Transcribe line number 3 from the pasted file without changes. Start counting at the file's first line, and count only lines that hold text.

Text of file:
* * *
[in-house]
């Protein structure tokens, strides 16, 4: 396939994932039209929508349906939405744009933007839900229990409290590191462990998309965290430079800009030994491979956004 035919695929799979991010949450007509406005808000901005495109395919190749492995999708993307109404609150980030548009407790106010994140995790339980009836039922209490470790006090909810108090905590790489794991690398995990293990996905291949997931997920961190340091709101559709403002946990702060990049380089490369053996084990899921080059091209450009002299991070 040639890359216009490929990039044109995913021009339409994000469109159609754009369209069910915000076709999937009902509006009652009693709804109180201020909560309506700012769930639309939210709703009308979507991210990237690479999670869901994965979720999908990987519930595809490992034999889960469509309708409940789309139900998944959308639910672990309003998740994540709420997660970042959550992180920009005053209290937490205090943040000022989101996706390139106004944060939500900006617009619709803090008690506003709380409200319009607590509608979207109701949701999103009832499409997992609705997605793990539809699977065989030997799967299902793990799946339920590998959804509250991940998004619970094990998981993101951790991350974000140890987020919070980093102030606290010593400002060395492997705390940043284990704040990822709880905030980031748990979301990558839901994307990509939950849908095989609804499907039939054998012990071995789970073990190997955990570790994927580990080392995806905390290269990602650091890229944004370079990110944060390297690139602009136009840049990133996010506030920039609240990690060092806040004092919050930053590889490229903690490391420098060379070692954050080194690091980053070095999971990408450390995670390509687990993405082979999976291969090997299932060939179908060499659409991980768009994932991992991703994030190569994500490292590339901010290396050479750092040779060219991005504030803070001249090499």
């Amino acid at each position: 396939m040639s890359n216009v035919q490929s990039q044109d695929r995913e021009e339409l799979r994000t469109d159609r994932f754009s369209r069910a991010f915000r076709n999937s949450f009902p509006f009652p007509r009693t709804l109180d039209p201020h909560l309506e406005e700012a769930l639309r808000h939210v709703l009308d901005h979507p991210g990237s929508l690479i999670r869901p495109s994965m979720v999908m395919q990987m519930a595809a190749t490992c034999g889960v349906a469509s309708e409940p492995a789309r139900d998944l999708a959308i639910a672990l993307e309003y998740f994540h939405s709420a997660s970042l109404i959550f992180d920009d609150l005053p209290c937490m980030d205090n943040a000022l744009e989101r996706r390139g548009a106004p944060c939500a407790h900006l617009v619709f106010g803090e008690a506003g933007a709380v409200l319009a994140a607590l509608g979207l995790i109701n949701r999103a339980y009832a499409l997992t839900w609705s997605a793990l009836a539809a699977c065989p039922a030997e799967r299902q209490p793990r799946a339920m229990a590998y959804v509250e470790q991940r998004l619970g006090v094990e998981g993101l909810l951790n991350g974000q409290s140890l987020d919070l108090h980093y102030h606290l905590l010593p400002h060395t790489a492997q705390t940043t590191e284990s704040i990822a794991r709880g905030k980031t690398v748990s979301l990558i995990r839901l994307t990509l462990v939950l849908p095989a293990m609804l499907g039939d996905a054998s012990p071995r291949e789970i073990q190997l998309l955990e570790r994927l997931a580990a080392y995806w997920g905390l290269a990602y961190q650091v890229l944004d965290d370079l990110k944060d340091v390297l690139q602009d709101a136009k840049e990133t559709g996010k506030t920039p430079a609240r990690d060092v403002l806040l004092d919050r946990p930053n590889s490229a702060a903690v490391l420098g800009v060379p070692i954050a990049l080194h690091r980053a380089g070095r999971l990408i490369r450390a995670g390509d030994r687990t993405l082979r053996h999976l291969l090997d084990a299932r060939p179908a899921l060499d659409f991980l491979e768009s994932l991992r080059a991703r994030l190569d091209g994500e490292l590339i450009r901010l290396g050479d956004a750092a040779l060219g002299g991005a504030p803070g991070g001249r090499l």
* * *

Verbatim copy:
């Amino acid at each position: 396939m040639s890359n216009v035919q490929s990039q044109d695929r995913e021009e339409l799979r994000t469109d159609r994932f754009s369209r069910a991010f915000r076709n999937s949450f009902p509006f009652p007509r009693t709804l109180d039209p201020h909560l309506e406005e700012a769930l639309r808000h939210v709703l009308d901005h979507p991210g990237s929508l690479i999670r869901p495109s994965m979720v999908m395919q990987m519930a595809a190749t490992c034999g889960v349906a469509s309708e409940p492995a789309r139900d998944l999708a959308i639910a672990l993307e309003y998740f994540h939405s709420a997660s970042l109404i959550f992180d920009d609150l005053p209290c937490m980030d205090n943040a000022l744009e989101r996706r390139g548009a106004p944060c939500a407790h900006l617009v619709f106010g803090e008690a506003g933007a709380v409200l319009a994140a607590l509608g979207l995790i109701n949701r999103a339980y009832a499409l997992t839900w609705s997605a793990l009836a539809a699977c065989p039922a030997e799967r299902q209490p793990r799946a339920m229990a590998y959804v509250e470790q991940r998004l619970g006090v094990e998981g993101l909810l951790n991350g974000q409290s140890l987020d919070l108090h980093y102030h606290l905590l010593p400002h060395t790489a492997q705390t940043t590191e284990s704040i990822a794991r709880g905030k980031t690398v748990s979301l990558i995990r839901l994307t990509l462990v939950l849908p095989a293990m609804l499907g039939d996905a054998s012990p071995r291949e789970i073990q190997l998309l955990e570790r994927l997931a580990a080392y995806w997920g905390l290269a990602y961190q650091v890229l944004d965290d370079l990110k944060d340091v390297l690139q602009d709101a136009k840049e990133t559709g996010k506030t920039p430079a609240r990690d060092v403002l806040l004092d919050r946990p930053n590889s490229a702060a903690v490391l420098g800009v060379p070692i954050a990049l080194h690091r980053a380089g070095r999971l990408i490369r450390a995670g390509d030994r687990t993405l082979r053996h999976l291969l090997d084990a299932r060939p179908a899921l060499d659409f991980l491979e768009s994932l991992r080059a991703r994030l190569d091209g994500e490292l590339i450009r901010l290396g050479d956004a750092a040779l060219g002299g991005a504030p803070g991070g001249r090499l």